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Oligarch Critical of Putin Now on The Run

Close friend of Russian president will acquire some of the wanted man's assets.

The fortunes of a host of high-profile Russian oligarchs caught in the economic fallout from the country's unprovoked invasion of Ukraine has been riveting Western readers for over two months.

When Russia began its offensive on Feb. 24, a push began by global authorities to issue sanctions on anyone considered close to Russian president Vladimir Putin or known to have ties to the Kremlin.

That included a suite of businessmen who had profited from selling Russia's natural resources after the fall of the Soviet Union in 1991.

It also swept up almost the entire Duma, Russia's parliament, and had wide-ranging implications across the ecosystem built around the ultra wealthy worldwide.

As the war has continued, those sanctions have gotten stiffer — and inevitably began chafing some of the billionaires who lost the majority of their known wealth.

Many of those oligarchs have stayed quiet about the change, however devastating to their bottom line, for reasons of either nationalism or a health respect for Putin's security services, or both.

But there has been the occasional outburst from banished billionaires being squeezed by international regulators and furious with Putin for putting so much commerce in jeopardy.

That's where Oleg Tinkov comes in.

Vladimir Potanin Lead JS

Vladimir Potanin

Criticism of Putin's War

Tinkov made headlines on April 19 when he posted a Instagram screed deriding Putin's invasion of Ukraine and issuing a scathing assessment of the Russians who are backing the war.

In the post, which you can read (in Russian) here, he said that the country's army has been particularly hard hit by the disconnect between nationalism and active warfare.

"The (Russian) generals, waking up with a hangover, realized that they had a sh*t army," Tinkov wrote.

"And how could the army be good if everything else in the country is sh*t and mired in nepotism, sycophancy and servility?"

Oligarch Begs For Peace Without Disrespecting Putin

Tinkov also adds that most of the people in power or Kremlin-adjacent have been on board with Putin's "Z" campaign, which draws that letter around Russia to show support for the war.

But he called those who do "morons" who are out of touch with reality.

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"Kremlin officials are shocked that neither they or their children will be off to the Mediterranean in the summer. Businessmen are trying to save the rest of their property," he said.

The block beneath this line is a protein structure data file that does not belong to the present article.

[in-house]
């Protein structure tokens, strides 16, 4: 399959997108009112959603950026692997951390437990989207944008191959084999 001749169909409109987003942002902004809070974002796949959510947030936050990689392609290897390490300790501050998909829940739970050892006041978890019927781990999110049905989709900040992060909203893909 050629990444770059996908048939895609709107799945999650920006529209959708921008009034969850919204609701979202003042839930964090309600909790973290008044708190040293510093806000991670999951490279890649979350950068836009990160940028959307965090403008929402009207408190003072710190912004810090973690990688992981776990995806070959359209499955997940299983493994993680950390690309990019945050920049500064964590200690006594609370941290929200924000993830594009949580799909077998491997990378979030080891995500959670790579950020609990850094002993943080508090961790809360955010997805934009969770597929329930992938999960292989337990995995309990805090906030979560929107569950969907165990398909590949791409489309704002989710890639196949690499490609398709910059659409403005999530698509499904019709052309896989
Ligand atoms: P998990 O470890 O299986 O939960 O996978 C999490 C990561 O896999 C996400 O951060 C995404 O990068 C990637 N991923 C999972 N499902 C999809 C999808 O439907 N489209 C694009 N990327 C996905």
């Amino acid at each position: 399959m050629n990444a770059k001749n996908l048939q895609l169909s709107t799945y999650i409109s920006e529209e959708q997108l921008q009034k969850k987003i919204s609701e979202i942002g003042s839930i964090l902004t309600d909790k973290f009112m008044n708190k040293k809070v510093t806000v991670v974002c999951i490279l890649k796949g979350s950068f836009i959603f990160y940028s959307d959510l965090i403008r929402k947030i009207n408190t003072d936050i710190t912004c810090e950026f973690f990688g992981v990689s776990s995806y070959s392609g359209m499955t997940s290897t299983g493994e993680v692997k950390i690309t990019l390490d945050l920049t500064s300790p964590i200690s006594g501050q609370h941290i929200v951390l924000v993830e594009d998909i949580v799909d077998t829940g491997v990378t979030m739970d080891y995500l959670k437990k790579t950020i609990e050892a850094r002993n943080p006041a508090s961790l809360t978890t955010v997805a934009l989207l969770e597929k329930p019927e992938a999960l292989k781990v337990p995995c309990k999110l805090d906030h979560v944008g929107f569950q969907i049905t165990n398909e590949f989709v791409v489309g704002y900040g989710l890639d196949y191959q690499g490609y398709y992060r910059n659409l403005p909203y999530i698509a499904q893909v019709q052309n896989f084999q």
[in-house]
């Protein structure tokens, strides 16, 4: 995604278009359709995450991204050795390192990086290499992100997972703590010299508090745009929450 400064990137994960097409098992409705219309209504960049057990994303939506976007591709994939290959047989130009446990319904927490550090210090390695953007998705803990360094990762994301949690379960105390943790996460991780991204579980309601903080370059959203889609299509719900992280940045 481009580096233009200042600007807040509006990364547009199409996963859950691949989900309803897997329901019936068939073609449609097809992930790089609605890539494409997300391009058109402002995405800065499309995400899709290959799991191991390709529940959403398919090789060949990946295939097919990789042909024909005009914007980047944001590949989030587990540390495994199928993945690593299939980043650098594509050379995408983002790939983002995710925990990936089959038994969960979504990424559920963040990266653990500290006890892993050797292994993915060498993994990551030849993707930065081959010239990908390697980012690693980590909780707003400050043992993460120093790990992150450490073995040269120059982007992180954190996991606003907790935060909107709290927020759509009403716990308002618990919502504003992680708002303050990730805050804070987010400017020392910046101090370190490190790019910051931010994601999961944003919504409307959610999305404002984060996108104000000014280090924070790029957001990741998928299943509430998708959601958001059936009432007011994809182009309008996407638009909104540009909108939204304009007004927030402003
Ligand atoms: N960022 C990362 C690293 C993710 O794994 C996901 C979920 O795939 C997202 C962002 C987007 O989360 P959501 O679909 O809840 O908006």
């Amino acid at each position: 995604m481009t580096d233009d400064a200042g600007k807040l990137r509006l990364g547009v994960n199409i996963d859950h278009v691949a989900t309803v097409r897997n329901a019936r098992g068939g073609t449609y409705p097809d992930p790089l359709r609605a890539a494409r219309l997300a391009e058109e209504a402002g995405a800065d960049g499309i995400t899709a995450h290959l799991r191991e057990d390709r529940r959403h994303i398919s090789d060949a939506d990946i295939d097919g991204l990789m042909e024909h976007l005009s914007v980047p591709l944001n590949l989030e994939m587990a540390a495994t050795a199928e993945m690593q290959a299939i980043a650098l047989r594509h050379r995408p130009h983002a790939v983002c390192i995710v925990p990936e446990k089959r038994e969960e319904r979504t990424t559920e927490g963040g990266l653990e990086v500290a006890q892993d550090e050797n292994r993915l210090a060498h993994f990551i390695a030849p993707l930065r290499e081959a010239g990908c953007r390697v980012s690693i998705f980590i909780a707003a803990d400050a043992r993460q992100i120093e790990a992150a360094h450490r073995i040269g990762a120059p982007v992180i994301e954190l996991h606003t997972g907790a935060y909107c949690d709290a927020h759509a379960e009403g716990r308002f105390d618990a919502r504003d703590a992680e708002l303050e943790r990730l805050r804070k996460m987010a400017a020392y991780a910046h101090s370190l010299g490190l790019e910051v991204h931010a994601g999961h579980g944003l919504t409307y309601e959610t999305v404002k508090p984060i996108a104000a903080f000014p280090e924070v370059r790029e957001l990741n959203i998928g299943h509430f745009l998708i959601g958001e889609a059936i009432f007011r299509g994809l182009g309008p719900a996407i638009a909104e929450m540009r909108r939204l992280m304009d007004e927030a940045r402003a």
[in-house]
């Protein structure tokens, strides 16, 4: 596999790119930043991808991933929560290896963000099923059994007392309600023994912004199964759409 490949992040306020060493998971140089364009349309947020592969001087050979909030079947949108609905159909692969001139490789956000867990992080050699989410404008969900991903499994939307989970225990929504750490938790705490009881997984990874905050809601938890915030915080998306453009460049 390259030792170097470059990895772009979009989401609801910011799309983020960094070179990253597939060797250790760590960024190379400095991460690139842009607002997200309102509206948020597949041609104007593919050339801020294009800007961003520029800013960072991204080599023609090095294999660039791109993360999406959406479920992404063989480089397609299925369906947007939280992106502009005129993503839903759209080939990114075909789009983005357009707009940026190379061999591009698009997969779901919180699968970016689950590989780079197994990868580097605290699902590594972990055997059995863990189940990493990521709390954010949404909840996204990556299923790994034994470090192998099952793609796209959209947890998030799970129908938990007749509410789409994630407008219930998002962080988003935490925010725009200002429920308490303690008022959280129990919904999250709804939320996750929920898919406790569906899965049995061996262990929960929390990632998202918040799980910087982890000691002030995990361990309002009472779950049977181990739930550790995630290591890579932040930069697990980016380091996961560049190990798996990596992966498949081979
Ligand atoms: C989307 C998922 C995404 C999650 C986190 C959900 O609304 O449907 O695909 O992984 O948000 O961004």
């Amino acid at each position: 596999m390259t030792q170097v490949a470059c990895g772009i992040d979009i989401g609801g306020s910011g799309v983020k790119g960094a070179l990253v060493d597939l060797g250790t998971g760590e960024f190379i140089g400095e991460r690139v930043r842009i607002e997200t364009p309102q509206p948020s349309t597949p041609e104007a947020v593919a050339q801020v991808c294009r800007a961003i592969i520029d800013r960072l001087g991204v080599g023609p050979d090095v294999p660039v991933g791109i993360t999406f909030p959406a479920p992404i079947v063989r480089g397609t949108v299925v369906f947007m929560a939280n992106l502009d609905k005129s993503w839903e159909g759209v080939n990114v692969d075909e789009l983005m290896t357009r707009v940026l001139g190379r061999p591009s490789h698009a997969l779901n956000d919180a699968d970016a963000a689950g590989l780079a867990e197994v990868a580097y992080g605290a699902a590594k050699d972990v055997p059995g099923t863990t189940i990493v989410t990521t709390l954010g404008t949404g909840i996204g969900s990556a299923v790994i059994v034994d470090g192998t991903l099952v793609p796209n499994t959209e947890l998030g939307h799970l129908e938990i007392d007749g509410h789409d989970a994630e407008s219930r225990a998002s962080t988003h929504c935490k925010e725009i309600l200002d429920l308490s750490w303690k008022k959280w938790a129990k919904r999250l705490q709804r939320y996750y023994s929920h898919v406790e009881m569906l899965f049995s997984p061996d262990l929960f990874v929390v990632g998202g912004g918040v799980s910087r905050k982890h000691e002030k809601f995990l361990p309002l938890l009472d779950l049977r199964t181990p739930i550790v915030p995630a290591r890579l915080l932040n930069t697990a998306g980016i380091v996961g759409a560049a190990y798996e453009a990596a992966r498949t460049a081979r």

He said in the post that 90% of Russians are against the war, which has brought inconvenient sanctions to the nation, and called on Western leaders to find a way to end the conflict that does not embarrass Putin.

"Dear 'collective West' please give Mr. Putin a clear exit to save his face and stop this massacre," Tinkov said in English.

"Please be more rational and humanitarian."

'The Kremlin Will Kill Me'

Now, however, Tinkov is paying the price for speaking out.

In a conversation with the New York Times May 2, Tinkov said that he had heard from friends with ties to the Kremlin's security forces that his life was now in danger after criticizing the war effort.

He also said the Kremlin had told executives at the bank he founded that if he did not sever ties completely, the operation would be nationalized.

“They said: ‘The statement of your shareholder is not welcomed, and we will nationalize your bank if he doesn’t sell it and the owner doesn’t change, and if you don’t change the name,’” Tinkov said.

Assets Sold to Putin Crony

One of Putin's close friends, Vladimir Potanin, has now taken a 35% stake in the bank, TCS Group Holding. Potanin is a regular hockey buddy of the Russian president and a mining oligarch in his own right.

Tinkov told the paper that he is on the run in an undisclosed country and said that since he had already beaten leukemia several years ago, perhaps now “the Kremlin will kill me.”

“They told me: ‘The decision regarding you has been made,’” he said. “Whether that means that on top of everything they’re going to kill me, I don’t know. I don’t rule it out.”

Tinkov made most of his money after the fall of the Soviet Union, investing in mining operations and wholesale electronics, as well as guns, a variety of retail options, beer, a cycling team, credit cards and even a record label.

He formerly owned just over a third of TCS Group Holding but is no longer the chairman of Tinkoff Bank.

He is currently under sanctions in the United Kingdom. Tinkov was estimated to be worth around $8.2 billion in 2014, but as of 2022, that amount has reportedly dwindled to less than $1 billion.

"I don't see a single beneficiary of this crazy war! Innocent people and soldiers are dying," Tinkov said in the post.